Why This NGO Takes A Stand With The M’sian Trans Community Even When Govt. Agencies Don't

Remember when Malaysia's health ministry ran a competition on how one could prevent homosexuality and transgenderism? Or when Sinar Harian wrote a column about how you could spot homosexual people?

Incidents like these may seem mind-boggling but it's quite common for the LGBT community in Malaysia to be discriminated against.

As such, a group of dedicated Transgender people started the SEED Foundation in 2014 to empower the socially excluded in Malaysia. Led by an LGBT activist Nisha Ayub, they provide them with a safe space, access to healthcare services, and resources that will improve their well being.

1. SEED meets the needs of an extremely marginalised community

Image Credit: SEED Foundation Facebook Page

In essence, the SEED foundation tries to meet a need that those in power have neglected, i.e, to help and improve the wellbeing of the trans community.

“We need to do it ourselves. Nothing about us without us. We wanted to make sure that our community will not be left behind,” Yusmar Yusof, the Executive Director of SEED told Jireh’s Hope. "What inspired us to open the centre was the determination of the transgender community themselves."

"Even though they are faced with prejudice and discrimination, they did not give up on living. It is a constant battle to survive but they continue to face all the challenges just to be true to themselves."

2. The community constantly deals with prejudice and numerous challenges

Image Credit: SEED Foundation Facebook Page

There’s no lack of media sensationalism about the transgender community. From derogatory terms to highlighting negative events of trans people, Malaysia is lacking in LGBT acceptance and awareness.

Yusmar added, "Not all Transgender people are sex workers and 'becoming' transgender is not about sex!"

These challenges even extend to the foundation as well. For example, the Ministry of Women, Family and Community Development cut off their funding in 2013.

They have a difficult time raising funds as not many big brands or any government agencies want to be linked with a socially excluded community. Such bias is upsetting as transgenders are no less human than the rest of us.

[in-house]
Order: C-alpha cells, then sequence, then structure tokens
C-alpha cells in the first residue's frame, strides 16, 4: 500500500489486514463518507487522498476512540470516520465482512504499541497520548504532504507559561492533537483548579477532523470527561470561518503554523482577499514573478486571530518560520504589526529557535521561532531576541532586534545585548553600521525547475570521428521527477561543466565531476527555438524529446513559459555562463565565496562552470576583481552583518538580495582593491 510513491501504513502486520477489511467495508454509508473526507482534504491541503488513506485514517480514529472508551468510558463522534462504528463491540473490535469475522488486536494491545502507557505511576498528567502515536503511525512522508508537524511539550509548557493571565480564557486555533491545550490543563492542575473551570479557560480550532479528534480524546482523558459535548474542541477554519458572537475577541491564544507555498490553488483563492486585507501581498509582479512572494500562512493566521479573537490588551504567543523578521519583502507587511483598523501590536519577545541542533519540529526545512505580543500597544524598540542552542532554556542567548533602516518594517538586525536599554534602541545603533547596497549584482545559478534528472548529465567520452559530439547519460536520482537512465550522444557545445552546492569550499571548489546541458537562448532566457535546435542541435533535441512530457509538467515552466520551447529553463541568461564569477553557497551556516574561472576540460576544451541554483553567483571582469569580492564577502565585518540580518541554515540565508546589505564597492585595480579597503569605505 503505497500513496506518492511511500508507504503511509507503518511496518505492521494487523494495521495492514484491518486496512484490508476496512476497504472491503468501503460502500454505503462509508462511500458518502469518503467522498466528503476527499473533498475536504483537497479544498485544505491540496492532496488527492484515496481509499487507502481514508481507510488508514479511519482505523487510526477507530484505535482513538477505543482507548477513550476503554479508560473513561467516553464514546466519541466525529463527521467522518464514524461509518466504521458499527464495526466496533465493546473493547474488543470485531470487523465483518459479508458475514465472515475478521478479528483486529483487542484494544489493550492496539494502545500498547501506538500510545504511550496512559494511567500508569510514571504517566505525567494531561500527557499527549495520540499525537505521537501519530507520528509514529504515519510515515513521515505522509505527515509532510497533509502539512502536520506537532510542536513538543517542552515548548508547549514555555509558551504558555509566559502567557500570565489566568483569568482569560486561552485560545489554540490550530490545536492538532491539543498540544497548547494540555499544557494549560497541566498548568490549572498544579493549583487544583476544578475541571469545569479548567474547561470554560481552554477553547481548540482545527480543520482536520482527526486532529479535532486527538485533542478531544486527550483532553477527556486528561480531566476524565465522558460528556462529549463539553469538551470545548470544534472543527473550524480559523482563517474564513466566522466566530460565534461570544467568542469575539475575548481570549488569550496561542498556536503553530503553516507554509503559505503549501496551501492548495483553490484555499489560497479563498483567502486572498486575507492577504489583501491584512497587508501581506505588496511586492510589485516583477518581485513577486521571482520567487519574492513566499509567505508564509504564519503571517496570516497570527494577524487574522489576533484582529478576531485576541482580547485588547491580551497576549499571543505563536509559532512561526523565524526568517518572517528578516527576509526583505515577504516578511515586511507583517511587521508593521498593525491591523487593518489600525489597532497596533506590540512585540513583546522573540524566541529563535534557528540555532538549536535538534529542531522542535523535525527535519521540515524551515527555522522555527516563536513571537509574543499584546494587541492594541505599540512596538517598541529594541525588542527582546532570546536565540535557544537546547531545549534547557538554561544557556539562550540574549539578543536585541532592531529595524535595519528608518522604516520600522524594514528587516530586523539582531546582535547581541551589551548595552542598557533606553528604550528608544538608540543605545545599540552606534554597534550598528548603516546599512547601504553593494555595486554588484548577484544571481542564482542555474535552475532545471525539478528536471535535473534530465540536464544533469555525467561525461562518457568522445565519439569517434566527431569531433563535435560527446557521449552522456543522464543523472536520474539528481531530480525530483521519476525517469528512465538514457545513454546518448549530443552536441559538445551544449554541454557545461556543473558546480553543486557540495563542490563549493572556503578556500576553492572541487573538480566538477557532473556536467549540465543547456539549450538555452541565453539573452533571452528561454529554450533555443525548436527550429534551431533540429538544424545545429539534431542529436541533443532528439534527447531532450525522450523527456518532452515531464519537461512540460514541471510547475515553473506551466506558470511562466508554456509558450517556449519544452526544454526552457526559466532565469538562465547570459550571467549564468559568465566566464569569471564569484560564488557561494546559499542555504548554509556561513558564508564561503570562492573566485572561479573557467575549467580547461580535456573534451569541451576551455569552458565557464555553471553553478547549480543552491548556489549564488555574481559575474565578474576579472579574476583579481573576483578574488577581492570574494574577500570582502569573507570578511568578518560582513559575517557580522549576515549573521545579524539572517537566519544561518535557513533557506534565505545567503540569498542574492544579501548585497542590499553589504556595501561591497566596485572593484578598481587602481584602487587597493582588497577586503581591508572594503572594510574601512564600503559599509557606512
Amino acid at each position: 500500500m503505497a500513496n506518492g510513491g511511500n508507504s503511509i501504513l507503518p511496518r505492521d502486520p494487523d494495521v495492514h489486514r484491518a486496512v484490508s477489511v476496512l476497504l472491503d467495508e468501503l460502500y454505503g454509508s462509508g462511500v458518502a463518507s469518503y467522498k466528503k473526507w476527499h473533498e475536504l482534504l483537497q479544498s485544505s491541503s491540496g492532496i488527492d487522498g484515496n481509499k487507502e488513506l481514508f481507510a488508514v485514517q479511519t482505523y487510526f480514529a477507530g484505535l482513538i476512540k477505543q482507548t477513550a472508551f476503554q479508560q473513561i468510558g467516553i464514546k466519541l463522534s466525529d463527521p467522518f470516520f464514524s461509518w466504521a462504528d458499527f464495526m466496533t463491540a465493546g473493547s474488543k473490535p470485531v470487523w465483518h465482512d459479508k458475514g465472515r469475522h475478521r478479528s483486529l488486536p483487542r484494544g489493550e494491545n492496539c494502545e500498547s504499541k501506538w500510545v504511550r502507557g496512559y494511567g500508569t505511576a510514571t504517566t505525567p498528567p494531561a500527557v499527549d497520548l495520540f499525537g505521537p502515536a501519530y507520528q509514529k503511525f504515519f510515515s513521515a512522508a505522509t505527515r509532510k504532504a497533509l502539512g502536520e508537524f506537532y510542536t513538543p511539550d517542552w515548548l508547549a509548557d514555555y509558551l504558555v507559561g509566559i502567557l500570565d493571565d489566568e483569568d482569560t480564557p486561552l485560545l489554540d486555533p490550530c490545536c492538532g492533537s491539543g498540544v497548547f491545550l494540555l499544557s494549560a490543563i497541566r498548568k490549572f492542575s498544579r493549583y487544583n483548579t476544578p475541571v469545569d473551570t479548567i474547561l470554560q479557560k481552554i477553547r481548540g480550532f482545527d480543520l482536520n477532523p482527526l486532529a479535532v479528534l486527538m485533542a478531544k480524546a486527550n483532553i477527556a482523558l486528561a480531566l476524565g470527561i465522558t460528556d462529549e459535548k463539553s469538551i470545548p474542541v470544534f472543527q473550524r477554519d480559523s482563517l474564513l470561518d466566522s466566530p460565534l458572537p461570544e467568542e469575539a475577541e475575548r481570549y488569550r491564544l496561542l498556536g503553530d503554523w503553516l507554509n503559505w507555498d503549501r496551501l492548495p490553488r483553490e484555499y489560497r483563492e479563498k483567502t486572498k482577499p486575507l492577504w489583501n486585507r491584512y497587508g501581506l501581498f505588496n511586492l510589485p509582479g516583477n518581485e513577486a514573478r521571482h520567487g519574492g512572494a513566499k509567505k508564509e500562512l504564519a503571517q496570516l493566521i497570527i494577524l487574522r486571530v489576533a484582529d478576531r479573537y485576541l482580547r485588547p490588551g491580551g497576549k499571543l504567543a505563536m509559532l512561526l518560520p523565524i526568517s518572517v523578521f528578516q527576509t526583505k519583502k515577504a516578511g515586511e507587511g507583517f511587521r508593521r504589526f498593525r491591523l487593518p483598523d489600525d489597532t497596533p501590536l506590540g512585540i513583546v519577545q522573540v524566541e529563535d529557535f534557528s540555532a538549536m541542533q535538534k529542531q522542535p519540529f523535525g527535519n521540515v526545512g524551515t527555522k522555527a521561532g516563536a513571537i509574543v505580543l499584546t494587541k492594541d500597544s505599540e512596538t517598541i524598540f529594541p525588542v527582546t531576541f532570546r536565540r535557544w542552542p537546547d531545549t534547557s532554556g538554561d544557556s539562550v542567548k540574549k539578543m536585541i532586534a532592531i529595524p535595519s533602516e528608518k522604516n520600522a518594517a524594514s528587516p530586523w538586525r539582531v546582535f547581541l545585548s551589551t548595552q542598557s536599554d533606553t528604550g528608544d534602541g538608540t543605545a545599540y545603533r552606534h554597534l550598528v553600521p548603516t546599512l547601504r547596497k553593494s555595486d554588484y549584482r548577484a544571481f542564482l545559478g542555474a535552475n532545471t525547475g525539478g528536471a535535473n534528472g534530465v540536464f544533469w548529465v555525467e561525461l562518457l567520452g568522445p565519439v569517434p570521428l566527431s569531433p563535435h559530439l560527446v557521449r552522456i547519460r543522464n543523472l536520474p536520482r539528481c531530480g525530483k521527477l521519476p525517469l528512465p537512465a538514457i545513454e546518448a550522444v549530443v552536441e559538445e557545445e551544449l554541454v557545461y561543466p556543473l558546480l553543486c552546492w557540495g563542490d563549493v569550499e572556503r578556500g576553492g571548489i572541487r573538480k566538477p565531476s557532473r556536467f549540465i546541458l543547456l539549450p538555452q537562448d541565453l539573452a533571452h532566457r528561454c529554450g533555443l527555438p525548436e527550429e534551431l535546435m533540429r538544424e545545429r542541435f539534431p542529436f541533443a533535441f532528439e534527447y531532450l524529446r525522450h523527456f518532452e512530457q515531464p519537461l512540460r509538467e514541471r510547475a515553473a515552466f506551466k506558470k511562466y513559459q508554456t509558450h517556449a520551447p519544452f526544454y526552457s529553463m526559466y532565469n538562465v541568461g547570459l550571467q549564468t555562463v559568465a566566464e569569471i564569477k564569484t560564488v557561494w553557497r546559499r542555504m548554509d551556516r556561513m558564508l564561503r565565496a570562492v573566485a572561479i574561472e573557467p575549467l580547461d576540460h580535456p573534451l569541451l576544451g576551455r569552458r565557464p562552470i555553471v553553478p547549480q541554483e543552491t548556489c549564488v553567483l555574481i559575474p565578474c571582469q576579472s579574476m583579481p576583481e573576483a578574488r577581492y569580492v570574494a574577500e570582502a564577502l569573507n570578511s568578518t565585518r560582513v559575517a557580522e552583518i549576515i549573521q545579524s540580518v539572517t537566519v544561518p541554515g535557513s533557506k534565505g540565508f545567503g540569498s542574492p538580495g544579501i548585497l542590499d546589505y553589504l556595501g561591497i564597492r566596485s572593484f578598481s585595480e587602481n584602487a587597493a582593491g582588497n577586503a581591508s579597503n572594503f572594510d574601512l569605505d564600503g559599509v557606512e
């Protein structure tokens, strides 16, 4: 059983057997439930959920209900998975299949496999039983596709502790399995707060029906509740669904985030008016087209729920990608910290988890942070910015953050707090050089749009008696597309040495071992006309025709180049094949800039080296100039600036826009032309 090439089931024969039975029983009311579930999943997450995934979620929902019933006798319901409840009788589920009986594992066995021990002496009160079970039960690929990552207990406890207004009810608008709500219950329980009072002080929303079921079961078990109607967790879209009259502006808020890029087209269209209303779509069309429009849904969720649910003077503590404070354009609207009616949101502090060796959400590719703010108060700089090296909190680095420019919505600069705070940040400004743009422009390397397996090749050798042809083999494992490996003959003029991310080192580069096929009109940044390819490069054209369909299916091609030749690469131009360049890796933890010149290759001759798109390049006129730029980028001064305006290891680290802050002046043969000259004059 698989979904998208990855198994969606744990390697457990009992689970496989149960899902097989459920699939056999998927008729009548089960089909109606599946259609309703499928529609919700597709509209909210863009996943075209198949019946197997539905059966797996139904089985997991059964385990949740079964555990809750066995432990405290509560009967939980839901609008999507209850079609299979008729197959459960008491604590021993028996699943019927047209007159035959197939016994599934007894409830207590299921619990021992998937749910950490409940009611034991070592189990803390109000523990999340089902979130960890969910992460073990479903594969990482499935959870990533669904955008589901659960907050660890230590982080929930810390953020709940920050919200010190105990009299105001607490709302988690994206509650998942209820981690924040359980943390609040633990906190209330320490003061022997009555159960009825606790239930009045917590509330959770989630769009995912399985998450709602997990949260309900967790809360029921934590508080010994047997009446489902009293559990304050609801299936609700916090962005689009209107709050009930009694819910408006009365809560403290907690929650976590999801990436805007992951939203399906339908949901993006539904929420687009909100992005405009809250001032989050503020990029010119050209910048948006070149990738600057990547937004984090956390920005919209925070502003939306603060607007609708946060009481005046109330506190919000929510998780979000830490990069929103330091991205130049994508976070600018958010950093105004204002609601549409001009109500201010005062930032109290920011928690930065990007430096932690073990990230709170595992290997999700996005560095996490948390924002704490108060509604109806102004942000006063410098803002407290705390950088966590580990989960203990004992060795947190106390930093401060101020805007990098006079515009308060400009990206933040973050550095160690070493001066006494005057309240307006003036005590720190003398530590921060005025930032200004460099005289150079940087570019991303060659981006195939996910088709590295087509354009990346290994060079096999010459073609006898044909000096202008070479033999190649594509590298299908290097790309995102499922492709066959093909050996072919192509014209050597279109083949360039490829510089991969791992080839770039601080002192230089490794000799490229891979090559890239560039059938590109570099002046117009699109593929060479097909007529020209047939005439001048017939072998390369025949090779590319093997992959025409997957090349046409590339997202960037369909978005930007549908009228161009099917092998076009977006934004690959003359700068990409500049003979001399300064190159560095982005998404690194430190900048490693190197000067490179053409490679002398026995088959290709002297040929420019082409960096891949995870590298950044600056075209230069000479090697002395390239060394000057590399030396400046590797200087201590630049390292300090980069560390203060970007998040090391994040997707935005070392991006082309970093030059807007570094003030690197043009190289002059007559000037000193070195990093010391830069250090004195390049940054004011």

Therefore, SEED constantly holds fundraising events to sustain the foundation's interest. They hope to educate the public on the issues, needs and concerns of transgender people and why legal gender recognition (LGR) is important.

3. It all boils down to one important thing – Recognition

Image Credit: Marie Claire

Many of the challenges that the trans community faces boils down to one thing – Recognition.

Yusmar mentioned, "When your country and the society do not legally recognise your visibility - what are the opportunities open for you? None."

"Whether it’s education, health, or jobs. It is a challenge when your ID does not correlate with your appearance."

"Legal issues affects the transgender community too - with arrests coming from the civil and Syariah – just for being themselves."

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4. SEED is a safe space for transgender people

Image Credit: SEED Foundation

SEED’s drop-in center is a safe space especially for the homeless community.

“We provide a place for them to rest during the day, including meals, referrals to the hospitals, welfare agencies and legal aid,” Yusmar stated.

They primarily work with elderly transgenders aged 40 and above. The SEED community provides them with emotional support and acceptance for who they are through peer counselling.

SEED also runs the T-Home which is a home for the elderly transgender people. It serves the homeless, the sick, and those without family. Residents who are able-bodied and healthy are encouraged to work.